Liberia: Liberia, WHO Gear for Joint External Evaluation of Int'l Health Regulations

The Ministry of Health, in partnership with the World Health Organization (WHO) has announced Liberia's preparedness to host its second Joint External Evaluation of International Health Regulations core capacities, marking a significant milestone in the nation's commitment to global health security.

At a news conference held on Wednesday, August 30, 2023, at the National Public Health Institute of Liberia (NPHIL), Dr. Julius S. M. Gilayeneh, Deputy Director for Technical Services at the NPHIL, said the second Joint External Evaluation (JEE) of Liberia's health security capacity through the assessment of its International Health Regulations prescribed core capacities is scheduled to take place from September 4-8, at the Ministerial Complex in Congo Town.

"Following its inaugural Joint External Evaluation, Liberia will join a host of countries embracing the upgraded JEE tool 3.0 to comprehensively assess its International Health Regulations core capacities," Gilayeneh, who spoke on behalf of Liberia's Minister of Health, Dr. Wilhelmina S. Jallah, said. 

He said that within the framework of the one health approach, the JEE constitutes a vital element of the International Health Regulations monitoring and evaluation mechanism.

According to him, it involves a diverse team of experts, who will collectively scrutinize the country's preparedness and response capabilities across 19 technical areas. 

"Collaborative efforts will involve key government bodies such as the Ministry of Health, Ministry of Agriculture, Ministry of Commerce and Industry, the National Public Health Institute of Liberia, the Environmental Protection Agency, and the Forestry Development Authority, among others," he indicated.

Gilayeneh said Liberia conducted its maiden JEE in 2016, utilizing the JEE 1.0 tool, resulting in an overall readiness score of 46 percent. 

He said this pivotal assessment led to the formulation of the National Action Plan for Health Security for 2018-2023, designed to address identified gaps and recommendations from the 2016 JEE.

Gilayeneh said Liberia initiated its midterm assessment in 2019, with an overall readiness of 49%, which will subsequently inform the formulation of Liberia's next national action plan for health security.

According to him, the forthcoming 2023 JEE will offer a comprehensive evaluation of Liberia's current status by pinpointing evolving gaps and opportunities.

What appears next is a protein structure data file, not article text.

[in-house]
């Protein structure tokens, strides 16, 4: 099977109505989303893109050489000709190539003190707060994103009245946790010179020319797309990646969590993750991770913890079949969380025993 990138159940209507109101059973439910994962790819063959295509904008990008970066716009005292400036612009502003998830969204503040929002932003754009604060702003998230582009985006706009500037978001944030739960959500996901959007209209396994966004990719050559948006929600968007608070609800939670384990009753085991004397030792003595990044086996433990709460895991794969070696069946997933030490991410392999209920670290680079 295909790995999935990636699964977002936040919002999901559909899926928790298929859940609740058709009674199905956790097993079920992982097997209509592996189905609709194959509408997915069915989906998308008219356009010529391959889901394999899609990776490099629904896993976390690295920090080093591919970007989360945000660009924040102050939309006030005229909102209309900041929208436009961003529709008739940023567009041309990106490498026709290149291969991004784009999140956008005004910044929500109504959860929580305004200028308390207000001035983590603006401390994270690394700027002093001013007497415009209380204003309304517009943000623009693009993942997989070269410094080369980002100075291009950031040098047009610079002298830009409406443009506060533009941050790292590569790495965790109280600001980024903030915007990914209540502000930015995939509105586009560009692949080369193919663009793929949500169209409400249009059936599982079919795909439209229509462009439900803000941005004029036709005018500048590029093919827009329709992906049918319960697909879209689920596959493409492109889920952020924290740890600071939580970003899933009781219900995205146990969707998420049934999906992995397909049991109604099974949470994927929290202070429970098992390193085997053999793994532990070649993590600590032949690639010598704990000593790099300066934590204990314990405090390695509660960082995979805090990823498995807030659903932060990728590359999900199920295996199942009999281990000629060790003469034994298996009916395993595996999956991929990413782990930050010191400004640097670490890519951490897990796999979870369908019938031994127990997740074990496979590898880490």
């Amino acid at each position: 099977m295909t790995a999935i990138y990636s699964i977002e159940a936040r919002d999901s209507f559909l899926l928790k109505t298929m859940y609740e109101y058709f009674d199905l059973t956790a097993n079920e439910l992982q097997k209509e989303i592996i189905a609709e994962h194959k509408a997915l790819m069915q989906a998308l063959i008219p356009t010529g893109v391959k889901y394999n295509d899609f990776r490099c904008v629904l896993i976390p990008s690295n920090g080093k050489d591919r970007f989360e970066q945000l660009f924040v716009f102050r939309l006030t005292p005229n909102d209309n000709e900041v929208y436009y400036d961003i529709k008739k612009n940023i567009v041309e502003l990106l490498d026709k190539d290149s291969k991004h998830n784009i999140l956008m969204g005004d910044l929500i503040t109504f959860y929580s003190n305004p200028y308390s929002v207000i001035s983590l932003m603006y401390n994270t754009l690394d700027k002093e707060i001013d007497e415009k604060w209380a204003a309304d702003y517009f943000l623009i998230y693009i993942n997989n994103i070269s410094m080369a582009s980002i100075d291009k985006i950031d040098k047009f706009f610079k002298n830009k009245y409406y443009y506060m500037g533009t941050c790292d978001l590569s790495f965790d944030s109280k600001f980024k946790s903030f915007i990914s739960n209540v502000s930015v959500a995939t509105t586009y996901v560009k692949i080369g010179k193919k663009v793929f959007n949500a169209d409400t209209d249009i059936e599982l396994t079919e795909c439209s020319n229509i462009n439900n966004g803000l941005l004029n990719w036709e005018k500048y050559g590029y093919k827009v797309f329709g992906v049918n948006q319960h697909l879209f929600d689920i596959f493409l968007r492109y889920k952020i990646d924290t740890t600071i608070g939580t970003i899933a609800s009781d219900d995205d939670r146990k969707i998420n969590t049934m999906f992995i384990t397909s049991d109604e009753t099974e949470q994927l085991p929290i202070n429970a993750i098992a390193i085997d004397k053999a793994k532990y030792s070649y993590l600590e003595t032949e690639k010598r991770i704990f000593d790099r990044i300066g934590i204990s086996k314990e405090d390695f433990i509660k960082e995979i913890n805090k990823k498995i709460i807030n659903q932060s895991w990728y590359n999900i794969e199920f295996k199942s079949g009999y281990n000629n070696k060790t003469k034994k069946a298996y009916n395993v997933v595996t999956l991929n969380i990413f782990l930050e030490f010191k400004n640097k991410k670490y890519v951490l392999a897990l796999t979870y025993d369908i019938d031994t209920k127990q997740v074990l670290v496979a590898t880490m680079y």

"These insights will chart a course for targeted interventions to strengthen overall systems for protecting the lives of people, animals, and the environment," he said.

He said throughout the JEE 2023, a team of external evaluators, experts, and partners will validate Liberia's scores from the national self-assessments.

"A comprehensive review of presentations, documents, policies, and systems will be evaluated for each technical area. Site visits across the 19 technical areas will further enhance the assessment. The culmination of these evaluations will yield Liberia's JEE 2023 score, signifying progress in detecting, preventing, and responding to public health threats," he said.

He said Dr. Jallah expresses enthusiasm for the impending evaluation, stating that "the second Joint External Evaluation embodies Liberia's ongoing commitment to safeguarding the health of our citizens and the global community."

Gilayeneh said Dr. Jallah added that this assessment presents an invaluable opportunity to reflect on Liberia's advancement, assimilate best practices, and chart a course toward even greater preparedness.

Dr. Musu Duworko, Officer-in-charge, the World Health Organization, said WHO acknowledges the significance of the JEE conducted by the organization.

"These evaluations are vital voluntary external assessments of the nation's capabilities in preventing, detecting, and responding to public health threats and situations in accordance with the guidelines set out in the international health regulations," She said.

According to her, the International Health Regulations constitute a binding agreement signed by 196 countries, committing themselves to enhance their capacities to prepare for, prevent, identify, and report potential public health emergencies on a global scale.

She said that since 2005, all WHO member states have ratified the International Health Regulations, demonstrating their commitment to developing and maintaining core competencies to effectively manage epidemic and pandemic related health threats while minimizing disruption to international travel and trade.

She said Liberia's initial JEE, carried out between September 5th and 9th 2016, laid the formulation for subsequent evaluations.